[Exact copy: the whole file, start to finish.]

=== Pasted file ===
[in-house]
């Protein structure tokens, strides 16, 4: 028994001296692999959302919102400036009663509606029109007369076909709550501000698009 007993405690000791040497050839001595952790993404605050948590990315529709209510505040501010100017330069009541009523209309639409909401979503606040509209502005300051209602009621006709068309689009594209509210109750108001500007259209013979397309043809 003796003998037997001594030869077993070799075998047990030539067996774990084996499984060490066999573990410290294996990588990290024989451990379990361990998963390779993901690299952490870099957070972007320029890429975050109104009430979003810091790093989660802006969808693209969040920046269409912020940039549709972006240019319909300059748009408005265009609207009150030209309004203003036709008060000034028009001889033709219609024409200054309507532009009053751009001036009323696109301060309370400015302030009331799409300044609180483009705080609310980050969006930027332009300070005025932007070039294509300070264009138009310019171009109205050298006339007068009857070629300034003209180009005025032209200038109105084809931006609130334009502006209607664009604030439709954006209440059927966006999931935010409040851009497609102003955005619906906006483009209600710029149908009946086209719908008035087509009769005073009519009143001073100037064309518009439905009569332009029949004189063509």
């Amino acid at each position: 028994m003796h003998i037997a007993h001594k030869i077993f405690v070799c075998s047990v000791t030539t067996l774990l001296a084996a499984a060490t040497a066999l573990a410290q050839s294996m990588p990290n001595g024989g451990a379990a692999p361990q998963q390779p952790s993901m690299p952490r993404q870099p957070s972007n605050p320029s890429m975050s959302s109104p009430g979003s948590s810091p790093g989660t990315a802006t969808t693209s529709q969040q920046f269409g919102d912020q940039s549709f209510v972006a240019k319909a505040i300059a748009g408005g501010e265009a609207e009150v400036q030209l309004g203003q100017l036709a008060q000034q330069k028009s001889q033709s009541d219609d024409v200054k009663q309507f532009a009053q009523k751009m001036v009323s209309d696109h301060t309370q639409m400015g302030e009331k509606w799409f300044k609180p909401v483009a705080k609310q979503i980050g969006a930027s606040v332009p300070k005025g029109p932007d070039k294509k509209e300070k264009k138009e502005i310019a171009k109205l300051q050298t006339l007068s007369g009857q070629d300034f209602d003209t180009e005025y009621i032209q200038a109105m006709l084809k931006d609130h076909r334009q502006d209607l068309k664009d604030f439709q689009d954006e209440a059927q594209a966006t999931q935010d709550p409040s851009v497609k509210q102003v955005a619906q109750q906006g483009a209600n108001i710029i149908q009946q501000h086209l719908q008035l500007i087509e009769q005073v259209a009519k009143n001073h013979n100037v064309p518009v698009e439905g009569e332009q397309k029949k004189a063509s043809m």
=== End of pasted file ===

[in-house]
């Protein structure tokens, strides 16, 4: 028994001296692999959302919102400036009663509606029109007369076909709550501000698009 007993405690000791040497050839001595952790993404605050948590990315529709209510505040501010100017330069009541009523209309639409909401979503606040509209502005300051209602009621006709068309689009594209509210109750108001500007259209013979397309043809 003796003998037997001594030869077993070799075998047990030539067996774990084996499984060490066999573990410290294996990588990290024989451990379990361990998963390779993901690299952490870099957070972007320029890429975050109104009430979003810091790093989660802006969808693209969040920046269409912020940039549709972006240019319909300059748009408005265009609207009150030209309004203003036709008060000034028009001889033709219609024409200054309507532009009053751009001036009323696109301060309370400015302030009331799409300044609180483009705080609310980050969006930027332009300070005025932007070039294509300070264009138009310019171009109205050298006339007068009857070629300034003209180009005025032209200038109105084809931006609130334009502006209607664009604030439709954006209440059927966006999931935010409040851009497609102003955005619906906006483009209600710029149908009946086209719908008035087509009769005073009519009143001073100037064309518009439905009569332009029949004189063509």
């Amino acid at each position: 028994m003796h003998i037997a007993h001594k030869i077993f405690v070799c075998s047990v000791t030539t067996l774990l001296a084996a499984a060490t040497a066999l573990a410290q050839s294996m990588p990290n001595g024989g451990a379990a692999p361990q998963q390779p952790s993901m690299p952490r993404q870099p957070s972007n605050p320029s890429m975050s959302s109104p009430g979003s948590s810091p790093g989660t990315a802006t969808t693209s529709q969040q920046f269409g919102d912020q940039s549709f209510v972006a240019k319909a505040i300059a748009g408005g501010e265009a609207e009150v400036q030209l309004g203003q100017l036709a008060q000034q330069k028009s001889q033709s009541d219609d024409v200054k009663q309507f532009a009053q009523k751009m001036v009323s209309d696109h301060t309370q639409m400015g302030e009331k509606w799409f300044k609180p909401v483009a705080k609310q979503i980050g969006a930027s606040v332009p300070k005025g029109p932007d070039k294509k509209e300070k264009k138009e502005i310019a171009k109205l300051q050298t006339l007068s007369g009857q070629d300034f209602d003209t180009e005025y009621i032209q200038a109105m006709l084809k931006d609130h076909r334009q502006d209607l068309k664009d604030f439709q689009d954006e209440a059927q594209a966006t999931q935010d709550p409040s851009v497609k509210q102003v955005a619906q109750q906006g483009a209600n108001i710029i149908q009946q501000h086209l719908q008035l500007i087509e009769q005073v259209a009519k009143n001073h013979n100037v064309p518009v698009e439905g009569e332009q397309k029949k004189a063509s043809m």